The 2017 Oscar Race For Best Actress Comes Down To Isabelle Huppert & Natalie Portman

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Not that it's unusual for female actors to bring it in the best movies of the year, but 2016 was a year of especially ferocious, diverse, and skilled performances. The result of that incredible work is stiff competition for the most prestigious acting awards. The Oscar nominations will be announced on Jan. 24, including the performers who will vie for the Best Actress In A Motion Picture Academy Award. I predict that Emma Stone will be there for La La Land, and Annette Bening will be recognized for 20th Century Women. But ultimately, the 2017 Oscar race for Best Actress will come down to Isabelle Huppert and Natalie Portman.

Natalie Portman's role in Jackie has all the elements the prototypical Oscar voter could dream of. Portman is a respected, highly educated American actor with one Academy Award already to her name for her performance in Black Swan. Jackie is a biopic about an iconic American figure living through the aftermath of an infamous historical event. And the work itself is extremely challenging. Portman didn't just master the former First Lady Jackie Kennedy's unique and blended accent, she also delivered a layer portrait of grief and defiance. For perhaps the first time, observers are able to understand at least a fraction of what was going on in the head of one of the most famous women in the world after the life she'd known had been destroyed.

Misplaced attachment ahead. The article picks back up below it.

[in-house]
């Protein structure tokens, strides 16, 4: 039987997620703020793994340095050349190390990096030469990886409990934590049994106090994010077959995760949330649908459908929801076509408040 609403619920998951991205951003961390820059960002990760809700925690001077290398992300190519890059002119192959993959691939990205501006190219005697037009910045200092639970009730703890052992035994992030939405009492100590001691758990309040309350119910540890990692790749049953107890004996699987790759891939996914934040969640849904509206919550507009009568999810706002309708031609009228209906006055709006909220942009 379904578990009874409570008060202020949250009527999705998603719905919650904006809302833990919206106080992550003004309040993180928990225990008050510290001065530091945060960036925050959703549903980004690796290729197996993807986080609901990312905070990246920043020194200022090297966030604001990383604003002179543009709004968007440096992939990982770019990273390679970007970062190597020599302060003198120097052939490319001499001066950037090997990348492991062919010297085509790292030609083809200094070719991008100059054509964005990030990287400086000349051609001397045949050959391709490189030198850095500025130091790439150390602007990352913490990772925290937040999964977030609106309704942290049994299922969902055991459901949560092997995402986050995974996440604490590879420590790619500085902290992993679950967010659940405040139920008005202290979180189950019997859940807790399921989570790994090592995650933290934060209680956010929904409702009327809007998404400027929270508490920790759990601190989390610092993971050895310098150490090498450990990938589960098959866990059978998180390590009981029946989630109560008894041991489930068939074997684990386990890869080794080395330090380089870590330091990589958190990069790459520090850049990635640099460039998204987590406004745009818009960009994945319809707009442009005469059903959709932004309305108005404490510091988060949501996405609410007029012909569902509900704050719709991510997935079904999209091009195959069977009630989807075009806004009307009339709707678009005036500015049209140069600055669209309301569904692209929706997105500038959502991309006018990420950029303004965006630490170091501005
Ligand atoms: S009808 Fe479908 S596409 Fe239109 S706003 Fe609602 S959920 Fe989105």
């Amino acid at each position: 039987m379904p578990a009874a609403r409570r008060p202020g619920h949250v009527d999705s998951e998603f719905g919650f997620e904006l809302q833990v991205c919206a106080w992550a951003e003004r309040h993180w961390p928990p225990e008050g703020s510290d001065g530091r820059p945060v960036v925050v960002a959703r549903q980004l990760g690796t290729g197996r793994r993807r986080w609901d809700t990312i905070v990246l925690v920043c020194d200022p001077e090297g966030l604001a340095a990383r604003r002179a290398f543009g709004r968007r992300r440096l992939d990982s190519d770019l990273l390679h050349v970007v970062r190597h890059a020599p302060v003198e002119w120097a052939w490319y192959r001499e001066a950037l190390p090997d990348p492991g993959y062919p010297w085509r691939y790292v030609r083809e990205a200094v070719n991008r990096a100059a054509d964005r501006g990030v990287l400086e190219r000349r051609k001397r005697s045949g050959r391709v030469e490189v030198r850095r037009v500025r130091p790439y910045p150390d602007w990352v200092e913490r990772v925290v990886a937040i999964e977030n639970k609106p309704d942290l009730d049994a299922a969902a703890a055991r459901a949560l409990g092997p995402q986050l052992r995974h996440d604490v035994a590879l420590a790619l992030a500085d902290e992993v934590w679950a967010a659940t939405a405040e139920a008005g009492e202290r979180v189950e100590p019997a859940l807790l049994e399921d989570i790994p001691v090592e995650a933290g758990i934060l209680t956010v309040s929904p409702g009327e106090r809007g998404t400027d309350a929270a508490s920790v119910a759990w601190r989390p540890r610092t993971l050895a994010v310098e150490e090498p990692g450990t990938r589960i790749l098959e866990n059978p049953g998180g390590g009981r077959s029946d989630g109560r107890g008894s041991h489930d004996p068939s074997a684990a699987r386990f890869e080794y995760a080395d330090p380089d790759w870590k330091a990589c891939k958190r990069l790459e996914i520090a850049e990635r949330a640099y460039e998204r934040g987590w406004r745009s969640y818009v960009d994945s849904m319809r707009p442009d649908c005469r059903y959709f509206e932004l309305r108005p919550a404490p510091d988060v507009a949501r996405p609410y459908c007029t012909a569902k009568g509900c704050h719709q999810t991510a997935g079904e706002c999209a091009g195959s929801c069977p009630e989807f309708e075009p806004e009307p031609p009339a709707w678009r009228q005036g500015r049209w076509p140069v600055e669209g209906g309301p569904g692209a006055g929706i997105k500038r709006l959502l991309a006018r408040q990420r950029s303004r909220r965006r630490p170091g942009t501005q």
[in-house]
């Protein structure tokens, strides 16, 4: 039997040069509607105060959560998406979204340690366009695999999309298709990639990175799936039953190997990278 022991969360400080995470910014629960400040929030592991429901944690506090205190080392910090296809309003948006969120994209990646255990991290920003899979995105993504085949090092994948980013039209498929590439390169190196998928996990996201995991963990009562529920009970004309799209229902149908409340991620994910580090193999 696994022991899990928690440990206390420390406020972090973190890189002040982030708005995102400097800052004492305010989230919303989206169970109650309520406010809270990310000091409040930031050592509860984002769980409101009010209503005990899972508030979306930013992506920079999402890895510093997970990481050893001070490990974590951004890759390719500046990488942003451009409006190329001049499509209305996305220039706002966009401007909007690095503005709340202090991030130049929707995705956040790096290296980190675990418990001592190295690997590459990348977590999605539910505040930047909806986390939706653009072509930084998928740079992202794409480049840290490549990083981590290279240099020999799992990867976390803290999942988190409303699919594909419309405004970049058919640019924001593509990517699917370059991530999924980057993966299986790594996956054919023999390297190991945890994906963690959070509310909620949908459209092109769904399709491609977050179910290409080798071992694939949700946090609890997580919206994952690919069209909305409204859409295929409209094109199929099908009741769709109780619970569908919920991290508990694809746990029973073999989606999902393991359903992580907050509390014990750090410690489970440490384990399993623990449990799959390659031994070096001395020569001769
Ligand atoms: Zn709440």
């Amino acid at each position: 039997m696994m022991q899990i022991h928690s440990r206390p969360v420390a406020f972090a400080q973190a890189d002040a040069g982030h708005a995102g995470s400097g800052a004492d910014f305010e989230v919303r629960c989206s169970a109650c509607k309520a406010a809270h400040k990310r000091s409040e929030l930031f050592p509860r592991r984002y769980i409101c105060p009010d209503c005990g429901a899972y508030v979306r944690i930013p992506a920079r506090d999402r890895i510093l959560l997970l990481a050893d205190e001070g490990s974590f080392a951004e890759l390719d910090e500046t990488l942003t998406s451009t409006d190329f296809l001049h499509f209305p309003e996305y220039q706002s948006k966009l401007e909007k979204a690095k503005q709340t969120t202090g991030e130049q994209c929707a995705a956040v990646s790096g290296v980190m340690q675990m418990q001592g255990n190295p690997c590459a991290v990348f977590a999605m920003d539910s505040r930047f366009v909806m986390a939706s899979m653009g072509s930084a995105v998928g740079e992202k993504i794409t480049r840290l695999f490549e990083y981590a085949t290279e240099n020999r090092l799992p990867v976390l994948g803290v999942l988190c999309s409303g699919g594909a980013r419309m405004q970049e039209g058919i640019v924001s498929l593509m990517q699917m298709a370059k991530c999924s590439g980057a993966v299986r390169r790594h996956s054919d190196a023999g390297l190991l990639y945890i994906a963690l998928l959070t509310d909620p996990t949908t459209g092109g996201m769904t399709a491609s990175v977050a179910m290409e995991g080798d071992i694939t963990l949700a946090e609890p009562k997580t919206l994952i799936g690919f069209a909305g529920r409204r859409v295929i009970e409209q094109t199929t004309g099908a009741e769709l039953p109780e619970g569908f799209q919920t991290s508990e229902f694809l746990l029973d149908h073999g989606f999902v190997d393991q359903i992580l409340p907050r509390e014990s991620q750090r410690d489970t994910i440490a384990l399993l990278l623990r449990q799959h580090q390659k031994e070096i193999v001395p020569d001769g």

However, Jackie hasn't been bestowed with as many awards as its credentials would seem to predict, and Natalie Portman is not dominating the Best Actress conversation. Her Oscar chances depend on catching up to Elle actor Isabelle Huppert, who currently has all the momentum. Huppert stars as a rape survivor set on revenge in the Paul Verhoeven thriller — a less traditional choice for the Academy than a prestige biopic of a well-known person. Elle is a French film; Huppert is a French actor. It grossed $1.3 million domestically to Jackie's $10.6 million. If Huppert receives an Academy Award nomination for this movie, it will be the 63-year-old actor's first.

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Yet, Huppert is absolutely cleaning up in the category as the Oscars draw nearer. She was selected as the Best Actress of the year by the New York Film Critics Circle, Los Angeles Film Critics Association, the National Society Of Film Critics, and the Satellite Awards, among other bodies. And earlier this month, she beat out Portman for the Golden Globe for Best Actress - Motion Picture, Drama.  Stone took its musical/comedy equivalent.) Portman's accolades for Jackie aren't nil; she won the Critics Choice Award and several regional critical trophies.

It would be naive to assume that awards are handed out for talent alone. The Academy Awards race engenders a great deal of campaigning. Most voters don't have time to watch every single acclaimed performance from the year in movies. So the Huppert versus Portman showdown is interesting, because it's less of a case of actor versus actor than it is a case of classic Oscar-bait production versus an unsettling foreign film by the director of Showgirls.

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It would be a huge upset if both Portman and Huppert weren't nominated, but I'm placing my bet that one of them will also go home with a shiny, new Oscar.